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USN offers three paths forward for future fleet

28th April 2022 - 16:09 GMT | by Harry Lye in London


The Ticonderoga-class guided-missile cruiser USS Bunker Hill (CG 52) transits the Gulf of Alaska as part of the Theodore Roosevelt Carrier Strike Group. (Photo: USN)

At the high end, the USN’s plans could deliver a fleet of 367 vessels by 2032; however, the lowest alternative would only provide a fleet of 316 ships and submarines.

The USN has released a long-awaited 30-year shipbuilding plan, detailing three possible alternative pipelines for its future fleet — but only one would deliver the much-discussed 355-ship navy.

In the plan, the USN lays out three alternative procurement profiles over the next 30 years, with the range of options detailing a battle force inventory of 316 vessels on the low end and 367 at the high end by 2052.

Also included in the plan is a middle-of-the-road option that would deliver a fleet of 327 ships and submarines by 2052.

Republican lawmakers have decried the plan, with Representative Mike Gallagher describing it as ‘unserious’.

Representatives Rob Wittman and Mike Rogers also voiced concern about the plan, saying the Biden Administration’s 30-year plan reduces the US ability to protect its carrier strike groups and eliminate ‘an enemy’s minefield’.

The plan would also result in a 10% reduction in the USN's ability to launch missiles, they added.

All three plans stay the same for the Future Years Defense Plan (FYDP) from 2023 to 2027 but they begin to diverge in a transition period from 2028 to 2032.

Between 2023 to 2027, under the FYDP, the USN plans to procure 42 ships and retire 77 to deliver a fleet of 280 vessels by 2027.

The three alternative plans would grow the fleet to different levels based on different spending profiles and industrial capability.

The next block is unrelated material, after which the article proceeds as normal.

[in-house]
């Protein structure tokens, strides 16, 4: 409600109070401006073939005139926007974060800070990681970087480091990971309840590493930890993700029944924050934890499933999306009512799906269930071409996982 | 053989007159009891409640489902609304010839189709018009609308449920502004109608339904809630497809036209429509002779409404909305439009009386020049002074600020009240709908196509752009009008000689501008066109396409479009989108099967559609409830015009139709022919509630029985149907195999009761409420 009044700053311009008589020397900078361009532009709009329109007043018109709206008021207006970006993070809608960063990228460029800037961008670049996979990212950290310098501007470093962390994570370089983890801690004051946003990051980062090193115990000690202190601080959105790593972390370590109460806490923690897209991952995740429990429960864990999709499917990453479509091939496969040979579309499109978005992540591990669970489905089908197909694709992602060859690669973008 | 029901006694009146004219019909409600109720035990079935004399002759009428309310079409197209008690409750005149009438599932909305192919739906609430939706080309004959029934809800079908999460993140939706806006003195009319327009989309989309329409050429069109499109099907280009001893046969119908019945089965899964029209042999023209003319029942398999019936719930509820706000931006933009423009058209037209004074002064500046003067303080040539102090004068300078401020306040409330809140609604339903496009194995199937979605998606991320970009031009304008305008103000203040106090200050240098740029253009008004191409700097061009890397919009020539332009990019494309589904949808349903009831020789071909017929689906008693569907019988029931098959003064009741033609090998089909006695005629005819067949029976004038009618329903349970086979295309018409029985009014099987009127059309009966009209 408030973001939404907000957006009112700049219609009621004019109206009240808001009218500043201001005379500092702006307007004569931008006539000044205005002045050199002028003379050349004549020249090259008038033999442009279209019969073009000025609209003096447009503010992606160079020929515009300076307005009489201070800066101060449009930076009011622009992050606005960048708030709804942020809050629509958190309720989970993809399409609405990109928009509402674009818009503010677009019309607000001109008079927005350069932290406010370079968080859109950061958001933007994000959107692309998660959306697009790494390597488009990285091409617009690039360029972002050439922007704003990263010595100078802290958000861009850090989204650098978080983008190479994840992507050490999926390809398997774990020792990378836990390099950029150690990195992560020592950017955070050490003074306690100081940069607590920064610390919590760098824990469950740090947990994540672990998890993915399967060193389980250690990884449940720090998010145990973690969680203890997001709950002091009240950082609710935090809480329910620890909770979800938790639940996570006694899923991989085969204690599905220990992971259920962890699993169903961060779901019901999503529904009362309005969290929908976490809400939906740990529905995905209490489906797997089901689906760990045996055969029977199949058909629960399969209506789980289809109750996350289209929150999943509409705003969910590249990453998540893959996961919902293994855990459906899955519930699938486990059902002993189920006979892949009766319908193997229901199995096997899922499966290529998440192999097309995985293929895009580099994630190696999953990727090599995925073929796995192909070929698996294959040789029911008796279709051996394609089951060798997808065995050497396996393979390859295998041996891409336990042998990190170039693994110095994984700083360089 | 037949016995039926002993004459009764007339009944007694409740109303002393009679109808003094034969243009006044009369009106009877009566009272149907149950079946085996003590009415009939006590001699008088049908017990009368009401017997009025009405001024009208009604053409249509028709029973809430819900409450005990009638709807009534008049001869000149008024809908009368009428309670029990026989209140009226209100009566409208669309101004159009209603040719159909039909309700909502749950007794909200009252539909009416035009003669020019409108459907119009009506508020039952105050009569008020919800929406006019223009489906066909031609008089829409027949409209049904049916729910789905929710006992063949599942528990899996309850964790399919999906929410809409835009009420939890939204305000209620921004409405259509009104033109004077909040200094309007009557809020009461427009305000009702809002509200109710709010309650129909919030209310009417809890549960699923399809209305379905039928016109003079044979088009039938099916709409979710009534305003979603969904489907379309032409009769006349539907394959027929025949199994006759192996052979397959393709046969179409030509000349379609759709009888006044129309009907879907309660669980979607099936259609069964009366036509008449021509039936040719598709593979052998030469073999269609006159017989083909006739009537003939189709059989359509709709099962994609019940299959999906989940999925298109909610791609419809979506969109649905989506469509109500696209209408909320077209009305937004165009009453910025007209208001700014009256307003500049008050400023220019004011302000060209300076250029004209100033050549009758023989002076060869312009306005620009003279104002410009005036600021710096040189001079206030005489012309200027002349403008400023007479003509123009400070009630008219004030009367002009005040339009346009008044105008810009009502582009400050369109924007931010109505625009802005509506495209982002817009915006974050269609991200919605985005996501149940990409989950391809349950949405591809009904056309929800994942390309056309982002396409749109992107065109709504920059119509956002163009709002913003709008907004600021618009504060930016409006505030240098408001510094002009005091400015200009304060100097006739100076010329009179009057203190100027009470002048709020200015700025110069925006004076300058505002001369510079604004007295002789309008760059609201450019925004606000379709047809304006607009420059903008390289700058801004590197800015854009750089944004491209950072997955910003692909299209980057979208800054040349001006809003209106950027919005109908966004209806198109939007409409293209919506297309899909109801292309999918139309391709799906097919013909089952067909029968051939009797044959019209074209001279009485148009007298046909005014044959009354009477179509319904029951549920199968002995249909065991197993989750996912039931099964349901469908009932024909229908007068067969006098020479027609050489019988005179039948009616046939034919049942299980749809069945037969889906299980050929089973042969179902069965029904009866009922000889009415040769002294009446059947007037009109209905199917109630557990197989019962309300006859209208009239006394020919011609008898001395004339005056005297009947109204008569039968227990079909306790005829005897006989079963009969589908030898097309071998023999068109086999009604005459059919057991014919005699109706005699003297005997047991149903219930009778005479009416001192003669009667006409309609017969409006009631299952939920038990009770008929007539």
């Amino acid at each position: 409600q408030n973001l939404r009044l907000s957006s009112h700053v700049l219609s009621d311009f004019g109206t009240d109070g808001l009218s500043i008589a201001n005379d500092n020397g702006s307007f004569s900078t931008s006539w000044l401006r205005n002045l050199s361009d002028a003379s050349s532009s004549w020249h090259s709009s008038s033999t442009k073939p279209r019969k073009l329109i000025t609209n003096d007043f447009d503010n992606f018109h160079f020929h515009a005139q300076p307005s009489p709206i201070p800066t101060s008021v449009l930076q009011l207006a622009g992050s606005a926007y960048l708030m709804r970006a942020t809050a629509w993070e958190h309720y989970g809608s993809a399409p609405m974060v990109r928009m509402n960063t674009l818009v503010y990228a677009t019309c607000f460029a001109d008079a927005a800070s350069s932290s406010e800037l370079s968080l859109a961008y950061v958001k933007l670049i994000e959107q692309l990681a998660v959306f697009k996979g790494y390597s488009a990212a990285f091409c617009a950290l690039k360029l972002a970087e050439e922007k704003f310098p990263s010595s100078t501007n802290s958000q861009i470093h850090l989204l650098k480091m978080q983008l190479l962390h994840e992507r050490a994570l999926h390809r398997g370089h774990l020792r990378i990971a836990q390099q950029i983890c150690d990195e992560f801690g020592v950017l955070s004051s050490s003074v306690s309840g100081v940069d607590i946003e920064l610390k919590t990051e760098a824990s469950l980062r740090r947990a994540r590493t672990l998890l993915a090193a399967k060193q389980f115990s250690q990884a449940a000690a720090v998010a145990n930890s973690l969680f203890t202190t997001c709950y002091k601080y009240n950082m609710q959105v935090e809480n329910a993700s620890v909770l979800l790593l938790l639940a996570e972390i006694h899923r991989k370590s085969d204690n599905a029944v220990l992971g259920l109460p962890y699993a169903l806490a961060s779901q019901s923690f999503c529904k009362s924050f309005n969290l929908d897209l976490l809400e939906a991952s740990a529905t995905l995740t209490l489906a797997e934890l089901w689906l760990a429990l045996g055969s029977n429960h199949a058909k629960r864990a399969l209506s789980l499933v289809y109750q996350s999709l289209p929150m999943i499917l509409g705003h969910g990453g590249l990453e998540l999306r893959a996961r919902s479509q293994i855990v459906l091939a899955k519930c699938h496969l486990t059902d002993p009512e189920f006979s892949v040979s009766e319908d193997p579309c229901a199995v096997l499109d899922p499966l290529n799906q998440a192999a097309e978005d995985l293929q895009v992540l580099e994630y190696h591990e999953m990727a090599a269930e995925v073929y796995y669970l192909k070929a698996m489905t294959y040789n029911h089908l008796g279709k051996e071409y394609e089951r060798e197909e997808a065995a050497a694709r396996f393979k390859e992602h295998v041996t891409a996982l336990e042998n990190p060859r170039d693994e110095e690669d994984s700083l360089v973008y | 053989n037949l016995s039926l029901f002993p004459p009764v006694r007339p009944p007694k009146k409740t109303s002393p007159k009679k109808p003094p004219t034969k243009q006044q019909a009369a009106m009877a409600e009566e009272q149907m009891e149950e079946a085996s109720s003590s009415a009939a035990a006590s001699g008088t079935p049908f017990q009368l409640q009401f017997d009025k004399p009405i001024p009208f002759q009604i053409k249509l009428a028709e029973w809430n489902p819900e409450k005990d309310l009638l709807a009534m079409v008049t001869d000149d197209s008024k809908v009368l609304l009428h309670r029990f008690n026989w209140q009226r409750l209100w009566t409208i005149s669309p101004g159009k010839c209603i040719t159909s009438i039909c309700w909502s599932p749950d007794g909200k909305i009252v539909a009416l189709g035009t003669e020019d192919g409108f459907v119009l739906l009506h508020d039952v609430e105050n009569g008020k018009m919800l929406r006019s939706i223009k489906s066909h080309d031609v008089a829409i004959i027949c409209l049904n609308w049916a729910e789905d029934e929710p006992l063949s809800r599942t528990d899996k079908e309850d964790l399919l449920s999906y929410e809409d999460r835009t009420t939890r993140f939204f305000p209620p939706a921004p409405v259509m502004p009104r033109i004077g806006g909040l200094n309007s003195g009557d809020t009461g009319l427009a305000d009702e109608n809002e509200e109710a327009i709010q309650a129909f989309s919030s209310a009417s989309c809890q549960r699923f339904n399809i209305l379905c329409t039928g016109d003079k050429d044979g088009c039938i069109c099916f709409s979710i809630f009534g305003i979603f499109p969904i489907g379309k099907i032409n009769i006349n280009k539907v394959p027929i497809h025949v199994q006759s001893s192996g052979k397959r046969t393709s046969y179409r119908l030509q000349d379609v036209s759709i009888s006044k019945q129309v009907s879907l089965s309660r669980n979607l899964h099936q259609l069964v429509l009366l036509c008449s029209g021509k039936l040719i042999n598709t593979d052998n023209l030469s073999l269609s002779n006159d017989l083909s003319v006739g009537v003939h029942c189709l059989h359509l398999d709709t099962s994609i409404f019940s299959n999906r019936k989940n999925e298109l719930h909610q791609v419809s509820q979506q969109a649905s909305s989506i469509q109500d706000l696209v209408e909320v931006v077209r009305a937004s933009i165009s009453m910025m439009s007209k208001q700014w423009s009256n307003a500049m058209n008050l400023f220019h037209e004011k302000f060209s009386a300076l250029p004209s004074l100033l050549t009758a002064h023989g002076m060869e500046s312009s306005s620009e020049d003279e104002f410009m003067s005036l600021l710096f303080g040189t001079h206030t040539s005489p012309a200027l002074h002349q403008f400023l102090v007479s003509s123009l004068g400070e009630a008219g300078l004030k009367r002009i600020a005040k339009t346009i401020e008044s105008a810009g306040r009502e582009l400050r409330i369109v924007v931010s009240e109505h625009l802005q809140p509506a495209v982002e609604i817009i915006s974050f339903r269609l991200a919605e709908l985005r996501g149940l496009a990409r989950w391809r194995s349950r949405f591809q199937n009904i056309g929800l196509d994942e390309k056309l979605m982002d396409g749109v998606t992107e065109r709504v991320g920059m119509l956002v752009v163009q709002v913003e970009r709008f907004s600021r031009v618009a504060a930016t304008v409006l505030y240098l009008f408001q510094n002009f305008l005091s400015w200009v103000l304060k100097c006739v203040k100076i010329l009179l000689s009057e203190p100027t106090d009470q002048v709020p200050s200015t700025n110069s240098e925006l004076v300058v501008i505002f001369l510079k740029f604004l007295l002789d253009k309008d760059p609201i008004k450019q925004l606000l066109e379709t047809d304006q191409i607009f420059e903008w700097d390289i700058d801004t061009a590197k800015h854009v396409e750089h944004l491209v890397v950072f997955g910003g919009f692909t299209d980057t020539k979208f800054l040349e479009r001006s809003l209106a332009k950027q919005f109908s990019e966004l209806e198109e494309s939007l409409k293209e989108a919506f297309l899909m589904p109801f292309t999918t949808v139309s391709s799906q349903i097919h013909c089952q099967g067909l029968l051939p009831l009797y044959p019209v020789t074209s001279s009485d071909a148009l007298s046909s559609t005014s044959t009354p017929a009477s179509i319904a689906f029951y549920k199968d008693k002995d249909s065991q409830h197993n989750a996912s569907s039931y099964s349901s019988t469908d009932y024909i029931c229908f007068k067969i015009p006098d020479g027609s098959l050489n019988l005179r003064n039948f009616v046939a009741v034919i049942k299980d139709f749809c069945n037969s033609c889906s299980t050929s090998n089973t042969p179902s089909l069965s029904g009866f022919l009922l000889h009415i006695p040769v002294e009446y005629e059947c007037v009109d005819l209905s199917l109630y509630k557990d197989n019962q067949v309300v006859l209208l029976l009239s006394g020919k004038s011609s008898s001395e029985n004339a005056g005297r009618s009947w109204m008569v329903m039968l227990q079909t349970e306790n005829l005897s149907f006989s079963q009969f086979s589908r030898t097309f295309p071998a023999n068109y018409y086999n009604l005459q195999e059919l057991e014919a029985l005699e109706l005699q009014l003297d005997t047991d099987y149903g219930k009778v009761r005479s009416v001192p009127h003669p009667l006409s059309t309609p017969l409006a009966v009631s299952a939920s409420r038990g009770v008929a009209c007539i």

Only the third alternative plan would deliver the USN’s much-targeted fleet of 355 vessels by 2025, hitting that number in 2043 and rising to 367 ships and submarines by 2052.

All three of the USN scenarios would see a fleet of ten aircraft carriers in service in 2052 but they differ in numbers for submarines, small surface combatants, large surface combatants and amphibious warfare ships.

One option would see the US operate a fleet of 73 large surface combatants by 2052, another would deliver a fleet of 67 and a third would result in a fleet of 82 ships.

Of the 77 ships to be retired under the 2023-2027 FYDP, the first year will see the most significant cull in part due to the removal of nine Freedom-variant Littoral Combat Ships.

In 2023, the USN also plans to retire a further five Ticonderoga-class cruisers, four amphibious warships and other vessels to reach a total of 24 platforms.

Under President Joe Biden’s 2023 US DoD budget request, the USN plans to eliminate the LCS anti-submarine warfare mission due to technical challenges and the upcoming entry into service of the Constellation-class frigate.

One of the LCS to be removed in 2023, USS St Louis (LCS 19) was only commissioned in 2020, meaning it will have served for three years, 22 short of its planned 25-year service life.

Of the remaining LCSs, six Freedom-variant ships will be dedicated to the surface warfare mission, and the 15 Independence-class LCSs will be devoted to mine countermeasure operations.

The USN document says that decommissioning the LCS vessels allows for ‘investments in higher priority capability and capacity'.

Under the FYDP, the US will also begin retiring Nimitz-class aircraft carriers, beginning with USS Nimitz at the end of its 50-year service life in 2025. Following Nimitz, USS Dwight D. Eisenhower will be removed from service in 2027.

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